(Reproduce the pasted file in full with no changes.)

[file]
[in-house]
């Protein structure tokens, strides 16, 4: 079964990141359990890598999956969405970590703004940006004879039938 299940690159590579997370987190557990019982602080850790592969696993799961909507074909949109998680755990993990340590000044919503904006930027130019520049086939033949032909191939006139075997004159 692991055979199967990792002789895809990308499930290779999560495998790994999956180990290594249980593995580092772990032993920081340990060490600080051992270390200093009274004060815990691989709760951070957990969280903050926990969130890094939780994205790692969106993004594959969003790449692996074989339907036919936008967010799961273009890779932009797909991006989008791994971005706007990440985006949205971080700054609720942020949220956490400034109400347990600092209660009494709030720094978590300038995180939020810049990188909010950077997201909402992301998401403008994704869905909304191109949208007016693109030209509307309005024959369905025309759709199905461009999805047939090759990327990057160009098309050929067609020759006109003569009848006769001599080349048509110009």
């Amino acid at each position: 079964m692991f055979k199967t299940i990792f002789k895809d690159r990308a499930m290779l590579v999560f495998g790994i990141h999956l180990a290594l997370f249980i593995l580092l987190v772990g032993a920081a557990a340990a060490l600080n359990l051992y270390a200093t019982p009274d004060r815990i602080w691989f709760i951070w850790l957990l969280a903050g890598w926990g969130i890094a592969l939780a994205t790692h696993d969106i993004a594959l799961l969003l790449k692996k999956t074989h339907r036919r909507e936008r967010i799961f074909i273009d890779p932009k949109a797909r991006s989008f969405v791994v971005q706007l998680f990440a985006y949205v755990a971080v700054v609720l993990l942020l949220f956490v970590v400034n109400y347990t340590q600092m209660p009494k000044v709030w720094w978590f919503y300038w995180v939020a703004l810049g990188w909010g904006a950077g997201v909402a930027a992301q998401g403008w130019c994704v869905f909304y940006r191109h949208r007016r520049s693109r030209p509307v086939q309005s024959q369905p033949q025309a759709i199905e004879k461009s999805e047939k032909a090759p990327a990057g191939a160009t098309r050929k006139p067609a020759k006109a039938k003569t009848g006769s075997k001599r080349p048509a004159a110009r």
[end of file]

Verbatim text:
[in-house]
């Protein structure tokens, strides 16, 4: 079964990141359990890598999956969405970590703004940006004879039938 299940690159590579997370987190557990019982602080850790592969696993799961909507074909949109998680755990993990340590000044919503904006930027130019520049086939033949032909191939006139075997004159 692991055979199967990792002789895809990308499930290779999560495998790994999956180990290594249980593995580092772990032993920081340990060490600080051992270390200093009274004060815990691989709760951070957990969280903050926990969130890094939780994205790692969106993004594959969003790449692996074989339907036919936008967010799961273009890779932009797909991006989008791994971005706007990440985006949205971080700054609720942020949220956490400034109400347990600092209660009494709030720094978590300038995180939020810049990188909010950077997201909402992301998401403008994704869905909304191109949208007016693109030209509307309005024959369905025309759709199905461009999805047939090759990327990057160009098309050929067609020759006109003569009848006769001599080349048509110009």
């Amino acid at each position: 079964m692991f055979k199967t299940i990792f002789k895809d690159r990308a499930m290779l590579v999560f495998g790994i990141h999956l180990a290594l997370f249980i593995l580092l987190v772990g032993a920081a557990a340990a060490l600080n359990l051992y270390a200093t019982p009274d004060r815990i602080w691989f709760i951070w850790l957990l969280a903050g890598w926990g969130i890094a592969l939780a994205t790692h696993d969106i993004a594959l799961l969003l790449k692996k999956t074989h339907r036919r909507e936008r967010i799961f074909i273009d890779p932009k949109a797909r991006s989008f969405v791994v971005q706007l998680f990440a985006y949205v755990a971080v700054v609720l993990l942020l949220f956490v970590v400034n109400y347990t340590q600092m209660p009494k000044v709030w720094w978590f919503y300038w995180v939020a703004l810049g990188w909010g904006a950077g997201v909402a930027a992301q998401g403008w130019c994704v869905f909304y940006r191109h949208r007016r520049s693109r030209p509307v086939q309005s024959q369905p033949q025309a759709i199905e004879k461009s999805e047939k032909a090759p990327a990057g191939a160009t098309r050929k006139p067609a020759k006109a039938k003569t009848g006769s075997k001599r080349p048509a004159a110009r």